While it may not be on your list of priorities at the start of your wedding planning journey, our combined years of experience have taught us that deciding how to serve up the drinks is one area where couples usually get a little stuck.
In this post we’re going to purely focus on the wedding reception, however you can often adapt the same rule to your pre wedding functions if need be.
We think it’s always nice to serve up a welcome drink to your guests no matter what time of the day. You can opt for some prosecco or champagne or a fancier cocktail to match any event theme. There always needs to be a non-alcoholic version; a simple orange or mocktail will work well for this.
Either get your waiters to float around the room with large trays or set up a trestle table with the drinks laid out and ready. If you have an exceptionally large crowd, you may even look to use both options.
No alcohol versus alcohol
We’re not going to lie, a reception is basically a party and hence your guests will probably be expecting some sort of alcoholic beverage on the night. However, if you as a couple and family have a strong dislike for alcohol then don’t feel pressurised into offering something you’re not comfortable with. At the end of the day it’s your event and you’re well within your rights to do what you like.
If you simply want to offer soft drinks and keep a cash bar open and available for any guests who would like to purchase their own alcoholic drinks – this is totally acceptable.
If you want to reduce your own drinks’ cost then you have the option of providing some alcoholic beverages yourself and letting the venue/bar provide the rest. Couples considering this option will usually provide a selection of soft drinks, beers and wine and then get the guests to purchase any additional spirits.
If you’re having a mix of paid and complimentary drinks then it’s certainly worth having a personalised menu at the bar so people can clearly see what they need to pay for (we have a recommended stationery supplier who can provide these).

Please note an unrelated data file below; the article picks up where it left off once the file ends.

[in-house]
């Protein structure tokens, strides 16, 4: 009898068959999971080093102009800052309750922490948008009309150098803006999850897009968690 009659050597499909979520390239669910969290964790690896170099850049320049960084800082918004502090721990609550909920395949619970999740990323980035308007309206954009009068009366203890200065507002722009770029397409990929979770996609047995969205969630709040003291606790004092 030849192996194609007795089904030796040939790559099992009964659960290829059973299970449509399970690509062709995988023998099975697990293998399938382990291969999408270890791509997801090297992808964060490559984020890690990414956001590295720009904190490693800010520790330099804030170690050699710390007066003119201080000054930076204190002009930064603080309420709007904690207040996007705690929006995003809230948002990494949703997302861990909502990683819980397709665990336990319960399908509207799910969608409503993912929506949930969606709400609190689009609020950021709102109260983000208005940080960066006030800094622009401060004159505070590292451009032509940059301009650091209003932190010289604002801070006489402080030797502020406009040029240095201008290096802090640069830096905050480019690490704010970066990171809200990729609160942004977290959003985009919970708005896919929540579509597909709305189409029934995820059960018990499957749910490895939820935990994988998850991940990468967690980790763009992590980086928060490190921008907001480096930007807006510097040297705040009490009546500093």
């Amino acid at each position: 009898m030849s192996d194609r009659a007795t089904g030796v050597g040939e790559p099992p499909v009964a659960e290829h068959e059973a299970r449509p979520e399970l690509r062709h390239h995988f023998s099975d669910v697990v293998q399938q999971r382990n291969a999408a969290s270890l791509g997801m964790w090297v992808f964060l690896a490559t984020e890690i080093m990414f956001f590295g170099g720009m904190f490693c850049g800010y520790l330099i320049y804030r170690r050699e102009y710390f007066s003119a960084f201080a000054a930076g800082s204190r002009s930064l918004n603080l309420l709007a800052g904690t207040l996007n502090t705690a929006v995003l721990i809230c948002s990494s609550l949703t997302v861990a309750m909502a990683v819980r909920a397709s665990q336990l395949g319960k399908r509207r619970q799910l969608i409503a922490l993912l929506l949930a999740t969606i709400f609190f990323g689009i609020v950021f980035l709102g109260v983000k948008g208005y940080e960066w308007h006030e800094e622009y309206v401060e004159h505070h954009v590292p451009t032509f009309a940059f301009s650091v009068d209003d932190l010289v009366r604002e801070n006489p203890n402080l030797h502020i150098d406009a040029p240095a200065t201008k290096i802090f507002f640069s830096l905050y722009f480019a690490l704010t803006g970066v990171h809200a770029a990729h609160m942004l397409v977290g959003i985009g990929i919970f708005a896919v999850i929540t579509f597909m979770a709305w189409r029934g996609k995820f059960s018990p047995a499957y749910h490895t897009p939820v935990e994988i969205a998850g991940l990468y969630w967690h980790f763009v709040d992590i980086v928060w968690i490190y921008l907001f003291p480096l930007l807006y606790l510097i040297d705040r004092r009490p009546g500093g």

The signature cocktail
A nice little touch for your event is to add one or two signature cocktails and perhaps a mocktail alternative for your guests. Give it a funky name, perhaps one that matches your theme and watch it go down a treat. Your signature drink(s) should be complimentary, so even if you’re having a cash bar for everything else, it will work as a great free alcoholic option.
Drinks on the table
As your guests walk into your venue you’ll want them to be wowed by the décor, which means not cluttering your table with multiple plastic bottles. While it is an essential to keep some water on the table (stick with jugs or glass bottled water), the remainder of your drinks can actually be brought out just ahead of your food service.
If you don’t want any plastic bottles on the table at any point during the evening, then serve the remainder of your drinks in jugs – just don’t pour them out too early or they will end up going flat. A good alternative might be to serve any additional drinks in Kilner clip-top bottles.
Table waiter service
Now this is a rather costly option, but will prevent any extra clutter on your dinner table. You can actually provide a drinks menu on the table and get your waiter to take each individual guest’s drink order. This option will also mean less queues at the bar and will leave your guests feeling pampered. It’s a win-win.
Limit bar hours
There will be periods throughout the evening where you may want to consider keeping the bar closed;
When the bride and groom are about to make their entrance
When the speeches are taking place
When the cake cutting is about to happen
Aside from that, don’t worry too much about monitoring the bar (unless it’s getting ridiculously rowdy but then again, that’s what your wedding planner is for).
Quantities to purchase
If you want to go down the route of providing all the alcohol yourself, then here are a few guides on what and how much to buy:
If you’re having a champagne welcome drink then you may get around 4-6 glasses out of every bottle, however if you’re using champagne for a toast, then the glasses may not need to be as full and therefore you should get around 8 glasses out of every bottle.
Red wine tends to be consumed more than white wine during an evening reception and on average you should get around 5 glasses out of one bottle.
You’ll usually get around 18 servings out of every 750ml liquor bottle. Just think about what sort of guests you have attending and what they are most likely to consume. Also, if you are using certain liquors for your signature cocktails then you will need to purchase more quantities.
For every 1 bottle of spirit, you’ll want to buy three bottles of mixers. These can include anything from soda water, tonic water and cola, to cranberry juice, lemonade and ginger ale.
A 1.75L bottle of Coca-Cola for example will serves around 7-8 glasses, which will probably be sufficient for one round table. You will obviously need to stock up on a few extras depending on cocktails and other mixers you may have.
On average you’ll be looking at around 1 pound of ice per person and don’t forget any fancy garnishes!
If you have any other specific drinks-related questions then please send us an email to firstname.lastname@example.org